Some of you have asked me what I have listened to when this site was in hibernation. Well, I re-discovered some of my “old” records and some songs from artists, who had me their records, has really grown on me and became something like an all-time-favourite. Ok, the list would be very, very long anyway. If you have a large record collection you know what I mean. You go through the piles of records and think ‘oh, that was such a great tune, how come I haven’t heard it for a long while?’ So, if you should come up with a list of your all-time-favourites you’ll end up somewhere in the thousands.
Anyway, here are a few songs I’ve listened to and that now mean a lot to me:
Julie Dexter Walk With Me
Fay Victor: Zootoon
Joanna Pacale: Too Marvelous For Words
Dee Daniels: A Song For My Father
Emma Hutchinson: Altea
Monica Dillon: My Baby
Carmen Lundy: Windmills Of Your Mind
Harvey S.: Momentano/Before
Kipper Jones: Better
Frank McComb: When You Call My Name
Juliet Kelly: Too Late Now
Ledisi: Feeling Orange And Sometimes Blue
Maiuko: Breakdown The Walls (reprise)
Tom & Julie: Like Ours
Fertile Ground: Yellow Daisies
Eventually there was a kind of musical revelation to me: the music of Alice Coltrane.
The odd thing is that the first time I’ve heard a song by Alice Coltrane (A Love Supreme, that appeared on the bonus CD of Red Hot + Cool Stolen Moments) it meant nothing to me then and I was like “mmm that sounds strange, more punishing than rewarding, oh my gosh, the widow wanted to punish her late husband John with this recording and spolied it”. Well, that was in 1994 over ten years ago and I guess you really have to evolve your taste in music before you are able to understand spiritually influenced music like Alice Coltrane has recorded.
Years later I really discovered instrumental jazz through releases by McCoy Tyner, Archie Shepp, John Coltrane, Wayne Shorter, and Courtney Pine. And it was McCoy Tyner’s Extensions album that re-introduced me to Alice again. I just fell in love with Message From The Nile and I really liked the harp you can hear on it. Looking at the CD showed me that this was Alice Coltrane playing the harp, an instrument used rather seldom on jazz recordings.
The next step was of course lookin for releases by Alice in the records stores in Hamburg/Germany. From her Impulse years there were only a few available over here. So I’ve purchased three of her albums Journey in Satchidananda, Monastic Trio and Ptah, The El Daoud.
I really liked Ptah then (especially Turiya And Ramakrishna and Blue Nile) - and still do it now. Turiya And Ramakrishna is still the most soulful instrumental jazz song I know. But I guess in the meantime I really understand the title song Ptah, The El Daoud.
The real revelation and a great journey into Alice Coltrane though were the albums Huntington Ashram Monastery, Universal Conscousness, Lord Of Lords and most of all World Galaxy. Yes, the album that features her version of A Love Supreme, the musical icon by John Coltrane, that only few people dare to touch. Will Downing did a clever thing with his debut album by adding vocals to the song and turning it into a soul song.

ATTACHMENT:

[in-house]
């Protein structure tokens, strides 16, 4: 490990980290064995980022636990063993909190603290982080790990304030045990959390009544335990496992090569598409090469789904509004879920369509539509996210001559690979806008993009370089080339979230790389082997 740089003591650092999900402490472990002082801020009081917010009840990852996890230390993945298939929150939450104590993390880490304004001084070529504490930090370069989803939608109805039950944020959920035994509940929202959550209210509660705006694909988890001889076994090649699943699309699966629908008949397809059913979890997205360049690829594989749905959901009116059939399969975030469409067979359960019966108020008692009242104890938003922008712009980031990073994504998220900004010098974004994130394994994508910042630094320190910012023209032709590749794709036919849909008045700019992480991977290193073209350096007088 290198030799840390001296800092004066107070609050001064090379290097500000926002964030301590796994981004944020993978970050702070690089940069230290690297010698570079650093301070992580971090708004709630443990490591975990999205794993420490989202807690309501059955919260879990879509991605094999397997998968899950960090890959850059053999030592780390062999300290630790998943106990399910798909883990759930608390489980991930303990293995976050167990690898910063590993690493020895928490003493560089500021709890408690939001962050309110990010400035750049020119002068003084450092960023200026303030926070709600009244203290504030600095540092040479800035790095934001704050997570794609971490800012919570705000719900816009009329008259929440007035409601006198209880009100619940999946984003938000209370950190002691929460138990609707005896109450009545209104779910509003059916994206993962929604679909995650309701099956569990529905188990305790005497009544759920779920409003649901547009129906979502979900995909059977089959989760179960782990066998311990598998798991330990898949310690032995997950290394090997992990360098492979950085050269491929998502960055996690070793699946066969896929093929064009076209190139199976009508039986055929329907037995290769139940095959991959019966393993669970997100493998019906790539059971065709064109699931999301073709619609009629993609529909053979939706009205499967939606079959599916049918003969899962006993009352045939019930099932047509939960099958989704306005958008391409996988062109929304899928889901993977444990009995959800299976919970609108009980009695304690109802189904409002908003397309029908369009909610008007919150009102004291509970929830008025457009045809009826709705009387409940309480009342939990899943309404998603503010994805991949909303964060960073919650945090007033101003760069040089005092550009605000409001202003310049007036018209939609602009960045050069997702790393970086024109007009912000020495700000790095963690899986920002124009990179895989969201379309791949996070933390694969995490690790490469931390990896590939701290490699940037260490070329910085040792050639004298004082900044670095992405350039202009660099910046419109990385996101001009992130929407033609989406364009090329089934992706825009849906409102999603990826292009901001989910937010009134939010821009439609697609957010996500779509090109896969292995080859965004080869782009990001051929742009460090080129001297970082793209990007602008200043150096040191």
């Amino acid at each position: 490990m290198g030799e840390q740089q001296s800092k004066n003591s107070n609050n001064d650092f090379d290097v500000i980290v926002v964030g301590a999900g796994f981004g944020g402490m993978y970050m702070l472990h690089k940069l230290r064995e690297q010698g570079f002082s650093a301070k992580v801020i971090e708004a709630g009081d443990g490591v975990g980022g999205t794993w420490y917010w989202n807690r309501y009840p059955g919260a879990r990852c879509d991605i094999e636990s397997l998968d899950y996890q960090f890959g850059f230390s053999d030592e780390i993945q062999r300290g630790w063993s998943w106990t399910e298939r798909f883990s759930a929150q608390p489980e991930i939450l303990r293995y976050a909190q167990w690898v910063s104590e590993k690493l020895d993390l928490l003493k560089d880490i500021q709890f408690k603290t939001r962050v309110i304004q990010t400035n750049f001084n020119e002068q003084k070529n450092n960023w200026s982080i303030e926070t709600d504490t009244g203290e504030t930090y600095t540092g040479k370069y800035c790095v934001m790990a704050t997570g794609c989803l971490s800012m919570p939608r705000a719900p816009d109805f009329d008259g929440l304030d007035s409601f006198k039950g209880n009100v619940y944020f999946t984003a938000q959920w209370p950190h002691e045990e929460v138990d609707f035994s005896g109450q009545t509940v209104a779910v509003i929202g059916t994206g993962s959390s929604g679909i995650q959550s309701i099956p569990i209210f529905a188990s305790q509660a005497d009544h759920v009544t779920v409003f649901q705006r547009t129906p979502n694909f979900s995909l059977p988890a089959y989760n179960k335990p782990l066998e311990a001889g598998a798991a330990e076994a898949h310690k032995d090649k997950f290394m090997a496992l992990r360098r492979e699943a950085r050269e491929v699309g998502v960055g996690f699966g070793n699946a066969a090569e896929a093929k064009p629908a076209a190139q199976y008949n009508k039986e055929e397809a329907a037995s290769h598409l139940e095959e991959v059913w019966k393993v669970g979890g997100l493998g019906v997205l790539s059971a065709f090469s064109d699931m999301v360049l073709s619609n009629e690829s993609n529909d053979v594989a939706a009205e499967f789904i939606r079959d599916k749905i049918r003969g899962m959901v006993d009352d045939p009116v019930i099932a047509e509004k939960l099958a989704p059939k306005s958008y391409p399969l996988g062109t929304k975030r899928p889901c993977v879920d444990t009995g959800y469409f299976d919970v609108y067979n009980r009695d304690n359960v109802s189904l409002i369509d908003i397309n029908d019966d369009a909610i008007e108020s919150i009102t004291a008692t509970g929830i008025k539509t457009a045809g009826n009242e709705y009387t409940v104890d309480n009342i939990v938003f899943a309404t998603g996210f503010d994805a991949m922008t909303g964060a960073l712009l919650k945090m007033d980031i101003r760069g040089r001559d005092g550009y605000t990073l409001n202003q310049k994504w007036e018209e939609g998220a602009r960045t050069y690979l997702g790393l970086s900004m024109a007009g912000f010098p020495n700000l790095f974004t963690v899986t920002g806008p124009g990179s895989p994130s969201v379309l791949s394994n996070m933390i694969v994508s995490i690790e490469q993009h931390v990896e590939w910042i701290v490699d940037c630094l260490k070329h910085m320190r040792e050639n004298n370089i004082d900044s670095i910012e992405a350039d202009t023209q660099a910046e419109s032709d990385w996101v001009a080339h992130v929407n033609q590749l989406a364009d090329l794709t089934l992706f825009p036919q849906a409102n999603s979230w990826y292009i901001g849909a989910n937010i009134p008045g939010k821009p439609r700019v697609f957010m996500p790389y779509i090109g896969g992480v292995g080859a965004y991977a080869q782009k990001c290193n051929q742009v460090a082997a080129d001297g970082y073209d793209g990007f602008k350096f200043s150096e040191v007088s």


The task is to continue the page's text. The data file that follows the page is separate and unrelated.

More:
The addition of strings to songs like Galaxy In Turiya or Galaxy In Satchidananda adds real depth, drama and spirituality to the songs and thus makes World Galaxy one of the best jazz albums of all times for me. I would even dare to say that Alice has outdone John with her version of A Love Supreme. After more then ten years (remember 1994?) I finally love this song with the introductory narration by Swami Satchindananda about love and the organ Alice plays throughout the song.
I’ve never been into classical music, but I must admit I like Alice versions of Igor Stravinsky’s The Firebird. In the liner notes to her Lord Of Lords album there’s an oblique explanation by Alice about The Firebird:
“On March 20, 1972, I was blessed with the good fortune of receiving a visitation from the great master composer, Mr. Igor Stravinsky, whom I had never met before in life. After a warm and intimate discussion on the subject of music, he said: “I wanted you to receive my vote.” I did not fully understand his meaning. He then presented me with a small glass vial containing a clear, colorless liquid. He was seated in a comfortable armchair; he held me close and said, “Daughter, this vial was for your grandmother, but instead, I kept it in reserve for you.” He then asked if I would like elixir, I said yes. As he walked away for it, I began to drink from the vial. To my surprise, it was difficult to swallow. When it was finished, Mr. Stravinsky returned. Since that time, I have kept the album photograph from Mr. Stravinsky’s Rite of Spring in my room. As opposed to this photograph, he had the appearance of an elderly man, but none of the weariness or age lines shown on this face.
Since that time, it has been incumbent on me to proceed forthrightly into the great master Stravinsky’s works. Divine instruction has been given to me throughout the entire arranging of this music, even down to the smallest detail. Ohnedaruth, when he was John Coltrane, seven years ago, introduced to me the music of, as he termed it, “a Universal musician and composer,” Mr. Igor Stravinsky.”
If you have the time and want to experience great spiritually moving music, that even moves an atheist like me, I recommend that you start with these albums:
Ptah, The El Daoud
Huntington Ashram Monastery
Lord Of Lords
And to close this excursion into the music of Alice Coltrane, here’s a quote a friend of mine once said when I played him some of Alice’s songs “Who needs drugs when you can appreciate this music”
[more infos about Alice on the internet: jazzsupreme.com, silent-watcher.net, theglobalist.com, allmusic.com]